I migrated to the ultra-convenience of e-books when I received a Kindle for Christmas of ’08 and progressed from carrying around the Kindle to reading solely on my iPhone for over a year. Always having a few books with you without having to actually carry books is really an amazing thing, and the convenience of being able to shop for, purchase and be reading a new book in 2 minutes from bed on a lazy Saturday morning is magical. I didn’t have much of a problem reading for hours on the iPhone’s 2″x4″ screen; it’s not ideal but it’s a reasonable trade-off for the benefits of always having your personal library with you. After getting an iPad last Christmas and downloading the Kindle app, my Kindle experience was just about perfect (ironically without an actual Kindle). My remaining problem though is that I read a lot of fiction and I don’t see any reason to own most fiction books after I read them once. My pre-Kindle routine was to head to the library, check over the new books, usually winding up with a couple, and then browse the shelves and pull a few more books. I usually wouldn’t read every book I borrowed, but I’d use the library’s web site to renew a few times and generally get through 2-3 books every month. Now that I was buying every book through Amazon I became much more targeted with my reading, and since I no longer had the stack of books with the ticking clock of the library loan sitting on my nightstand, my tongue-in-cheek summary of my Kindle experience is that now I read less and spend more money on books.
I recently discovered that my local library system was now lending ebooks using Adobe’s Digital Right’s Management platform, and after a few Google searches I learned that Bluefire made an iPhone and iPad ebook reader that was compatible with Adobe DRM. I set about downloading it and going through the steps of getting it to work and quickly discovered again why the Kindle and the accompanying amazon Kindle store have been so successful: it’s a lot of work to get a book onto your iPhone when compared to the Kindle. With Bluefire first you have to get the app, then you have to open an Adobe account, then download the book to a computer running both Adobe Digital Editions and iTunes, move the file into ITunes and then sync it to your iPhone or iPad to get the file transferred. The quality of the reader itself is great, but since it sits locally on the reader, besides the complications in getting your ebook onto the reader, there is no syncing between devices so when you switch between your iPhone and iPad you have manually catch up to your latest page. It is a way to accomplish reading library books on your iPad, but the complicated process made it only complementary to my Kindle app and not a replacement. Also there is much larger problem with transitioning to primarily reading library books on your iPad that I will discuss later in this post.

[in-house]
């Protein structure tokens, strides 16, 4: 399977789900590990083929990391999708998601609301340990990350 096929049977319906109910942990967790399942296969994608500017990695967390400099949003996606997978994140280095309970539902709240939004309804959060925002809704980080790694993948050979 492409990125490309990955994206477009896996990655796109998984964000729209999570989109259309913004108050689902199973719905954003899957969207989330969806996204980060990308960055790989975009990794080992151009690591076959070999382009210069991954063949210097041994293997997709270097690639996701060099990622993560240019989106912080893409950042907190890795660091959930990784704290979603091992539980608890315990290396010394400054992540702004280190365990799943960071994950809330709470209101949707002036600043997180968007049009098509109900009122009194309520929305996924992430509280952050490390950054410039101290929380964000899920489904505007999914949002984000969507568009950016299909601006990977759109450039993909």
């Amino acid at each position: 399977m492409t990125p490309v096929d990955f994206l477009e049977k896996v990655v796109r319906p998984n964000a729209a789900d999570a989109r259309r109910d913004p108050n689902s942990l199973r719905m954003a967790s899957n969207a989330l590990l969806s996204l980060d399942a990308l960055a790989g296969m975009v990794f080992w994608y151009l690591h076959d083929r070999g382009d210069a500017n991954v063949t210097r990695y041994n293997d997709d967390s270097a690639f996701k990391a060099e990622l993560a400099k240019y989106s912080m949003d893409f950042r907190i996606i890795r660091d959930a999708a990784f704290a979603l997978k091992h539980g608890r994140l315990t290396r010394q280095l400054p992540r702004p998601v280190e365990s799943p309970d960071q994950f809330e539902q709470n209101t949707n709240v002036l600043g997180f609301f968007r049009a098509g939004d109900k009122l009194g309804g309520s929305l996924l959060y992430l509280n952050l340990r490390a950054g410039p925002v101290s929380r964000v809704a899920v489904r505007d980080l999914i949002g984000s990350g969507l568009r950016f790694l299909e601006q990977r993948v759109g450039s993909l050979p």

In February I learned that Overdrive, the company whose software powers my library’s ebooks system had released a reader for the iPhone and iPad that could natively handle the browsing and checkout process from the library’s site, and download the book directly to my device. Their first iteration of the software simply stretched the iPhone reader display to the size of the iPad at the same resolution, making it very hard on the eyes, but in March they released an update that has native iPad support that solved that problem. So now I have the convenience of getting library books directly to my device on a lazy Saturday morning, and the only thing technically that I’m giving up is automatic syncing between devices and all should be well… but it’s not.
The biggest problem now is that finding available books at the library is an absolute bear. In my library system as of today there are approximately 2100 EPUB books in inventory, but only about half of them are available for checkout. Finding available titles for popular authors is nearly impossible. For example there are 5 Michael Connelly books in inventory, but all are checked out. There are 10 Lee Child titles but none are available. You can place a hold on an unavailable book and the system will notify you when it available and hold it for a period of time for you to check it out, but that process runs counter to the ultra-convenience I want from eBooks.
My overall conclusion is that Amazon has done a phenomenal job with their Kindle system, the Overdrive Media Console app almost replicates the Kindle experience, but the scarcity of eBook content from the public library is a big enough hurdle to keep me using my Kindle app on my iPad. Except for the occasions I feel up to battling it out with my fellow digital library patrons for the right to read about Jack Reacher’s oh-so-satisfying vigilante justice for free.